Knowing why and how rules change likely leads to more buy-in and compliance.

That’s why we like the new format used by the Minnesota Department of Natural Resources to help set goals for the state’s deer population.

It truly gets people involved.

The DNR is using a workshop format that will encourage small group discussions to both scope issues and create recommendations. The workshops replace the citizen advisory committees and public meetings that were used during the last round of deer goal setting in 2017.

Locally, the first workshop, Jan. 29, will allow participants to work in small groups to identify key issues of interest and priorities to guide management of the deer population. Those attending the workshop will use DNR information, including background information about the particular area; hunter and landowner survey results; and public input results.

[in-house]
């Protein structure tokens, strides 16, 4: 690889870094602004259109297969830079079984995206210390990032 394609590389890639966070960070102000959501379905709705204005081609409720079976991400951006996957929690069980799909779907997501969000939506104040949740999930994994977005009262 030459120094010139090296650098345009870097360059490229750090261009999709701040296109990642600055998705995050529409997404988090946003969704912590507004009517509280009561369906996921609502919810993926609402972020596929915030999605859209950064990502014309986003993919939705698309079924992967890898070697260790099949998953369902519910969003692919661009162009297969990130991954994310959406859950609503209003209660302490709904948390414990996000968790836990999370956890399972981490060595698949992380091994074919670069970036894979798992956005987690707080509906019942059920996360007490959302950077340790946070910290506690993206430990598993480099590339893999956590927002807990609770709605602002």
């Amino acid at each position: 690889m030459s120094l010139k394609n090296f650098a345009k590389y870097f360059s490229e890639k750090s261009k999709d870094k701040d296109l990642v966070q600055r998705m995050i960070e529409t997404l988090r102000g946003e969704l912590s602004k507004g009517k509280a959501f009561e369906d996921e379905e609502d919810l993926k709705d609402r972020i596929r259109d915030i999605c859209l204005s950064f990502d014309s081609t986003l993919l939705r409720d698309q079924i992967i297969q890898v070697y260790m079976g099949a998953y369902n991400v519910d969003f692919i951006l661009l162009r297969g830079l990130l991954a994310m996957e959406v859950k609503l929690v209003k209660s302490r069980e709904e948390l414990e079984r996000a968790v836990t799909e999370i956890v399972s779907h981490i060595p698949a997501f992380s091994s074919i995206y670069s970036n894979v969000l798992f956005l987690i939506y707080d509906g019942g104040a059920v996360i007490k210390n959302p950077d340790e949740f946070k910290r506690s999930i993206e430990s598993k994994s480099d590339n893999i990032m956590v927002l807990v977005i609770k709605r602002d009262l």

At the second workshop, Feb. 27, participants will discuss solutions to the issues brought forward in the first workshop and create recommendations for the deer populations in those blocks. Both meetings are scheduled from 6-9 p.m. at Rainy River Community College, International Falls. For those not able to travel to International Falls, there are two satellite workshop locations offered in Waskish and Warroad.

The DNR sets deer population goals – how much of an increase or decrease is desired in a deer population in a particular deer permit area – as part of managing the state’s wild deer herd. Deer population goals will be updated on a staggered basis in 14 regional goal-setting blocks that are made of multiple deer permit areas. The population goals established in the process will provide direction for management over 10 years, with a midpoint review every five years.

Clearly, if you have an interest in the deer population — whether you are a hunter, feeder or just wildlife observer — this is the time to get involved.

And if having following the rules that impact you or your lifestyle makes you wonder why and how those decisions were made, show up at the Jan. 29 and Feb. 27 workshops and and be a part of the process.

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